Towards the end of the course we had a lesson on perspective. Drawing perspective is a very precise, technical process used to represent physical space accurately. It involves rulers and throwing out what you know about the world. You draw a diagonal line to represent something you know is a straight line because that is the way our brains know how that straight line fits into a scene. Most of us figured out in elementary school how draw a box this way, but in a more complicated way it’s what we use to represent city scenes and rooms. I’m more comfortable with abstract art and pretty colors. Rulers, straight lines, and measuring are not my thing. Precision? Not so much. But I opened myself up to the process, confident I would learn something.
The professor explained the process while simultaneously drawing. She stared straight ahead, picking a spot in the scene to be her vanishing point. She drew as she talked and explained how to do it, looking forward out the window. Then she looked away from the scene she was drawing and talked to us a bit. She returned her gaze to the horizon, tried to finish her drawing, and then gave up because it just wouldn’t come together correctly. She looked at us and said, “I must have moved to the left or right a bit. Then I looked back, I was looking at the scene from a different perspective, so the lines I started with stopped working.”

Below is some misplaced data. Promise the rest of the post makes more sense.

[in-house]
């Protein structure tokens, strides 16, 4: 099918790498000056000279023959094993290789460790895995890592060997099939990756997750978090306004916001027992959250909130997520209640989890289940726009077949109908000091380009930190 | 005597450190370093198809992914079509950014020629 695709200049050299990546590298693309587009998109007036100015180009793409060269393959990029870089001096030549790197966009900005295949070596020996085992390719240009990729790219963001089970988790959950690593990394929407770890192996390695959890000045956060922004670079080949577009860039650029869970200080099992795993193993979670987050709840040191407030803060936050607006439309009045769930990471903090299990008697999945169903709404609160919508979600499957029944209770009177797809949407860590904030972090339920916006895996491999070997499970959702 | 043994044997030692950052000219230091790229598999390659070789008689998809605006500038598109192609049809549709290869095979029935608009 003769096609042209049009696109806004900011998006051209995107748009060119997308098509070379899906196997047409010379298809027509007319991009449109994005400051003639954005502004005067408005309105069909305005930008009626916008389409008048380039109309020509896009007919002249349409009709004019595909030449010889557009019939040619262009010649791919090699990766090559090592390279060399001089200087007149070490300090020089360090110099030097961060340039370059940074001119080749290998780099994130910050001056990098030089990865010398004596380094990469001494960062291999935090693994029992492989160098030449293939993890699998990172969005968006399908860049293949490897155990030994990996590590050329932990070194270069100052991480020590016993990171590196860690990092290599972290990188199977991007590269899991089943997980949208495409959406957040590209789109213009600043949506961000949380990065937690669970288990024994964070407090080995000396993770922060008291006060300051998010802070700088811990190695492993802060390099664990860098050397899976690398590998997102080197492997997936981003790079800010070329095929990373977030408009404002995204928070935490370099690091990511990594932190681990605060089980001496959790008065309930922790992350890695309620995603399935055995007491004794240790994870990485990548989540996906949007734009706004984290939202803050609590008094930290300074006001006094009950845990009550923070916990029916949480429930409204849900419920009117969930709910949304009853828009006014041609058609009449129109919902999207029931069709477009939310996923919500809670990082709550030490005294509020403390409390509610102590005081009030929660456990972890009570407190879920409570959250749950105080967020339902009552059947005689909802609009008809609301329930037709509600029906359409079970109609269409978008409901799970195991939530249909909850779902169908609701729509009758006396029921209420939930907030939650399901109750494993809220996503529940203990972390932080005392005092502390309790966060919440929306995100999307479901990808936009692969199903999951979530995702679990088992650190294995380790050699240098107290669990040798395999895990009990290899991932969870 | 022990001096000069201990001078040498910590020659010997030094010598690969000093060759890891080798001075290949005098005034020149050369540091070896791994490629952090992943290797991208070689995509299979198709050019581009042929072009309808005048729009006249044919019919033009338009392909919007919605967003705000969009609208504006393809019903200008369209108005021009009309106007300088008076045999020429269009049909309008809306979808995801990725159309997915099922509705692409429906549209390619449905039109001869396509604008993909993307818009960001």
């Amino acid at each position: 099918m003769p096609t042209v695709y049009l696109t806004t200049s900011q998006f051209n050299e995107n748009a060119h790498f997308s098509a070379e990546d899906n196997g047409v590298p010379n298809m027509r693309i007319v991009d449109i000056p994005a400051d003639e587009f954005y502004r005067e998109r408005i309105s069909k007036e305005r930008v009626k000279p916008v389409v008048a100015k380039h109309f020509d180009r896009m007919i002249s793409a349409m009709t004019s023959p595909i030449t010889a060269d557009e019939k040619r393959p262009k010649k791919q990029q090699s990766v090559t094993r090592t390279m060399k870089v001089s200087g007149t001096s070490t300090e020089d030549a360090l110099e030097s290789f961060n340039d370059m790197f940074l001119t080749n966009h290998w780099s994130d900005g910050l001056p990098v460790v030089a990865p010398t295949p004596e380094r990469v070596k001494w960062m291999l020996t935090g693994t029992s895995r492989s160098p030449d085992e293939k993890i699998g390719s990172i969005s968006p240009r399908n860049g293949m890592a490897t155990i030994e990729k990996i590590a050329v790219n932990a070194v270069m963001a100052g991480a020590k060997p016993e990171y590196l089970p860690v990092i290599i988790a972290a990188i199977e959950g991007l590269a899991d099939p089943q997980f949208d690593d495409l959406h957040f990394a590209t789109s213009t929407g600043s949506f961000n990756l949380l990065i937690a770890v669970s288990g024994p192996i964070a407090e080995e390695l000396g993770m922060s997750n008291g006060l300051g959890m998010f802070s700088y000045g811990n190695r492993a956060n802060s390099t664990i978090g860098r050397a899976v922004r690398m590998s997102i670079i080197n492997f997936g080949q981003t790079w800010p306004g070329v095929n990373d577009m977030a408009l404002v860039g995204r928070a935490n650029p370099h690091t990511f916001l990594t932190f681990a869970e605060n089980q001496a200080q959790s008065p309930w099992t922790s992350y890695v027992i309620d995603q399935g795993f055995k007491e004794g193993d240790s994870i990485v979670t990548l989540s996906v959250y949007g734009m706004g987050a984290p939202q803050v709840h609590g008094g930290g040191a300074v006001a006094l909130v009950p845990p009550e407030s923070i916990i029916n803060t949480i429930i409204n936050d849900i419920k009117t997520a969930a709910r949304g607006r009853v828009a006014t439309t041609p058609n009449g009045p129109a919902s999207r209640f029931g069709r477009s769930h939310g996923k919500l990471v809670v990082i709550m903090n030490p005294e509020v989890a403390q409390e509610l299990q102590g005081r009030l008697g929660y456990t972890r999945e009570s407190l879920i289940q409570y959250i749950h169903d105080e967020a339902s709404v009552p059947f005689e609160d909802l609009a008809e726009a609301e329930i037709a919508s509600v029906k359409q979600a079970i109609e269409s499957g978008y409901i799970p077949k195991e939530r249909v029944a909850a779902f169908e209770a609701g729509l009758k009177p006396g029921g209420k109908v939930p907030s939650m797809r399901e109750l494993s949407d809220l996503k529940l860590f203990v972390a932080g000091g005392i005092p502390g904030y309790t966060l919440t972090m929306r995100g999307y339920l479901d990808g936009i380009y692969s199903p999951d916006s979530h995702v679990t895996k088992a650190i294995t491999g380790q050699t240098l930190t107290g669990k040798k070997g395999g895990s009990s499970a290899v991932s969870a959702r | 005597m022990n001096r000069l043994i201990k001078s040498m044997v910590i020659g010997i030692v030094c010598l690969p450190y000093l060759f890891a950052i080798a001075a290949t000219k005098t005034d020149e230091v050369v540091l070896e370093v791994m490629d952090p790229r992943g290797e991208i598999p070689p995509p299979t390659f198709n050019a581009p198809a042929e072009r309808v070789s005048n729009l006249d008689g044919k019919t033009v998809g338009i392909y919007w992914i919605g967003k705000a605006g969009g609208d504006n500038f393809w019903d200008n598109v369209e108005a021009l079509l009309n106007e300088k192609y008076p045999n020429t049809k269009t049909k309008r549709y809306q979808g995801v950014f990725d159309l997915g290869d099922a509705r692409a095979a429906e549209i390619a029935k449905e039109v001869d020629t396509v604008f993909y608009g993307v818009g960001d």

I literally gasped and asked, “You just move the tiniest bit and your perspective is totally new?!” She nodded. “Wow! That’s a great metaphor for life too!” I exclaimed.
In one way it’s such an obvious observation, but in another it was mind blowing. There are literally a gazillion-million perspectives. Maybe an infinite number. And if you shift, even a tiny bit, you can see a new one. At every moment a new perspective is possible. Wow!